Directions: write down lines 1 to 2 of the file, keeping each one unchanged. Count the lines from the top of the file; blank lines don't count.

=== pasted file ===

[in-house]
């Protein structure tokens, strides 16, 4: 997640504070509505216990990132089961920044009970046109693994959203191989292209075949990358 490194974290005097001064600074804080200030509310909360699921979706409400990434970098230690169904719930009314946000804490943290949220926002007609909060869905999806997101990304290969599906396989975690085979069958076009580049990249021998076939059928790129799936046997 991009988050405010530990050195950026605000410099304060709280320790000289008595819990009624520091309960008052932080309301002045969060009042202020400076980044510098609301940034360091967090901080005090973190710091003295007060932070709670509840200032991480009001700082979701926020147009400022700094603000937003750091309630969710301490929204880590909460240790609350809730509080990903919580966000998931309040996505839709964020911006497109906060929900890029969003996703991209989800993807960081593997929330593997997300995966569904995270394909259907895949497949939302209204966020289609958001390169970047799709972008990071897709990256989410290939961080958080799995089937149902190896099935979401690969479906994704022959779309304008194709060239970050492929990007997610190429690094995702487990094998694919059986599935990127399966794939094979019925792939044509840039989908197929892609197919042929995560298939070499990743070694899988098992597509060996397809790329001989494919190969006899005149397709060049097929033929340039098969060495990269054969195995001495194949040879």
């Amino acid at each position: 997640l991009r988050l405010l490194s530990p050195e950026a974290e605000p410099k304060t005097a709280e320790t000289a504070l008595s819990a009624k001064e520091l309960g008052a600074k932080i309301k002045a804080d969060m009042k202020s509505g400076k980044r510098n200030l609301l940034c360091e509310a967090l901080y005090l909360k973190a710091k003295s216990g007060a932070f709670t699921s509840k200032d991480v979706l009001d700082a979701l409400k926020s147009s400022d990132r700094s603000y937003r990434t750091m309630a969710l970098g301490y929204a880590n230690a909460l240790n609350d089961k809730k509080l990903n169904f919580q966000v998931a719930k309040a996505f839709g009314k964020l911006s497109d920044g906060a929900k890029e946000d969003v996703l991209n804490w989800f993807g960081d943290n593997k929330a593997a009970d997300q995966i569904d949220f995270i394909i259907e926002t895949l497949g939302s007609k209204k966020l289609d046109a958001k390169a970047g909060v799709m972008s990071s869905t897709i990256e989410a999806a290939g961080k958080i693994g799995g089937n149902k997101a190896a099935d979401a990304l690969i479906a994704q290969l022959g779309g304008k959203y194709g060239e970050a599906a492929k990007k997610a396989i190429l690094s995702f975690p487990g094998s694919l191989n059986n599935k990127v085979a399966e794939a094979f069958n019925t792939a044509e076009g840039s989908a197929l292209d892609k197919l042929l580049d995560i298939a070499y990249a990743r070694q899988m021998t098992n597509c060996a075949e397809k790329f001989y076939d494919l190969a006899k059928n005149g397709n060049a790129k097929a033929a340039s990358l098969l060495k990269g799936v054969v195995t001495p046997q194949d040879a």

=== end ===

[in-house]
């Protein structure tokens, strides 16, 4: 997640504070509505216990990132089961920044009970046109693994959203191989292209075949990358 490194974290005097001064600074804080200030509310909360699921979706409400990434970098230690169904719930009314946000804490943290949220926002007609909060869905999806997101990304290969599906396989975690085979069958076009580049990249021998076939059928790129799936046997 991009988050405010530990050195950026605000410099304060709280320790000289008595819990009624520091309960008052932080309301002045969060009042202020400076980044510098609301940034360091967090901080005090973190710091003295007060932070709670509840200032991480009001700082979701926020147009400022700094603000937003750091309630969710301490929204880590909460240790609350809730509080990903919580966000998931309040996505839709964020911006497109906060929900890029969003996703991209989800993807960081593997929330593997997300995966569904995270394909259907895949497949939302209204966020289609958001390169970047799709972008990071897709990256989410290939961080958080799995089937149902190896099935979401690969479906994704022959779309304008194709060239970050492929990007997610190429690094995702487990094998694919059986599935990127399966794939094979019925792939044509840039989908197929892609197919042929995560298939070499990743070694899988098992597509060996397809790329001989494919190969006899005149397709060049097929033929340039098969060495990269054969195995001495194949040879």